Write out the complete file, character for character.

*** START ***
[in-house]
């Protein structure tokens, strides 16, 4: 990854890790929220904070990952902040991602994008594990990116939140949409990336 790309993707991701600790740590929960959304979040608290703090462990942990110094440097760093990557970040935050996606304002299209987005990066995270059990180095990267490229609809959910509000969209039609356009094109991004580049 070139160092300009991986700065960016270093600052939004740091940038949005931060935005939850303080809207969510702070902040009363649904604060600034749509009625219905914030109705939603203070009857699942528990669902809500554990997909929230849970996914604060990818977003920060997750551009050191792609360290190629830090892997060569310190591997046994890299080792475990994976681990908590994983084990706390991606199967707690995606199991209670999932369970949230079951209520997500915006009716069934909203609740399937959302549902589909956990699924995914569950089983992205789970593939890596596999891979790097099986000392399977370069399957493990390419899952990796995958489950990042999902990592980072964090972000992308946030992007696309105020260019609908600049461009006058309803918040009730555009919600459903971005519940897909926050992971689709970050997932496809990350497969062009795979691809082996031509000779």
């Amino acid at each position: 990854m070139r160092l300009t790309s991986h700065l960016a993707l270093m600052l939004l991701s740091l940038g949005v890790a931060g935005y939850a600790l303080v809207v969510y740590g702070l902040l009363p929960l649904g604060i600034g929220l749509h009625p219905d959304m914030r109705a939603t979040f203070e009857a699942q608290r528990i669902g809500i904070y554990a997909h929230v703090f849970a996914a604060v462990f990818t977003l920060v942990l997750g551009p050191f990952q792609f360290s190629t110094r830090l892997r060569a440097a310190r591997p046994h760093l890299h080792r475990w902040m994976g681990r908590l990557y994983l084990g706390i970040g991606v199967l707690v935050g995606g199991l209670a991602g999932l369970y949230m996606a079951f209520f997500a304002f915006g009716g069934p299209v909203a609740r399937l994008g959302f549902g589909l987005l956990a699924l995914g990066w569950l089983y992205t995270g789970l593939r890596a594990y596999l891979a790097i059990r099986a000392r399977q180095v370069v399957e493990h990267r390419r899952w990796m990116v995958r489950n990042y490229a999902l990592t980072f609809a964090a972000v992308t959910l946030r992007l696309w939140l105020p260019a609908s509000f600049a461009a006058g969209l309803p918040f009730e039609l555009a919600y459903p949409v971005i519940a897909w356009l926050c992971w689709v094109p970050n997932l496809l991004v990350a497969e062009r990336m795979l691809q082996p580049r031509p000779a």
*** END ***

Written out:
[in-house]
């Protein structure tokens, strides 16, 4: 990854890790929220904070990952902040991602994008594990990116939140949409990336 790309993707991701600790740590929960959304979040608290703090462990942990110094440097760093990557970040935050996606304002299209987005990066995270059990180095990267490229609809959910509000969209039609356009094109991004580049 070139160092300009991986700065960016270093600052939004740091940038949005931060935005939850303080809207969510702070902040009363649904604060600034749509009625219905914030109705939603203070009857699942528990669902809500554990997909929230849970996914604060990818977003920060997750551009050191792609360290190629830090892997060569310190591997046994890299080792475990994976681990908590994983084990706390991606199967707690995606199991209670999932369970949230079951209520997500915006009716069934909203609740399937959302549902589909956990699924995914569950089983992205789970593939890596596999891979790097099986000392399977370069399957493990390419899952990796995958489950990042999902990592980072964090972000992308946030992007696309105020260019609908600049461009006058309803918040009730555009919600459903971005519940897909926050992971689709970050997932496809990350497969062009795979691809082996031509000779």
């Amino acid at each position: 990854m070139r160092l300009t790309s991986h700065l960016a993707l270093m600052l939004l991701s740091l940038g949005v890790a931060g935005y939850a600790l303080v809207v969510y740590g702070l902040l009363p929960l649904g604060i600034g929220l749509h009625p219905d959304m914030r109705a939603t979040f203070e009857a699942q608290r528990i669902g809500i904070y554990a997909h929230v703090f849970a996914a604060v462990f990818t977003l920060v942990l997750g551009p050191f990952q792609f360290s190629t110094r830090l892997r060569a440097a310190r591997p046994h760093l890299h080792r475990w902040m994976g681990r908590l990557y994983l084990g706390i970040g991606v199967l707690v935050g995606g199991l209670a991602g999932l369970y949230m996606a079951f209520f997500a304002f915006g009716g069934p299209v909203a609740r399937l994008g959302f549902g589909l987005l956990a699924l995914g990066w569950l089983y992205t995270g789970l593939r890596a594990y596999l891979a790097i059990r099986a000392r399977q180095v370069v399957e493990h990267r390419r899952w990796m990116v995958r489950n990042y490229a999902l990592t980072f609809a964090a972000v992308t959910l946030r992007l696309w939140l105020p260019a609908s509000f600049a461009a006058g969209l309803p918040f009730e039609l555009a919600y459903p949409v971005i519940a897909w356009l926050c992971w689709v094109p970050n997932l496809l991004v990350a497969e062009r990336m795979l691809q082996p580049r031509p000779a």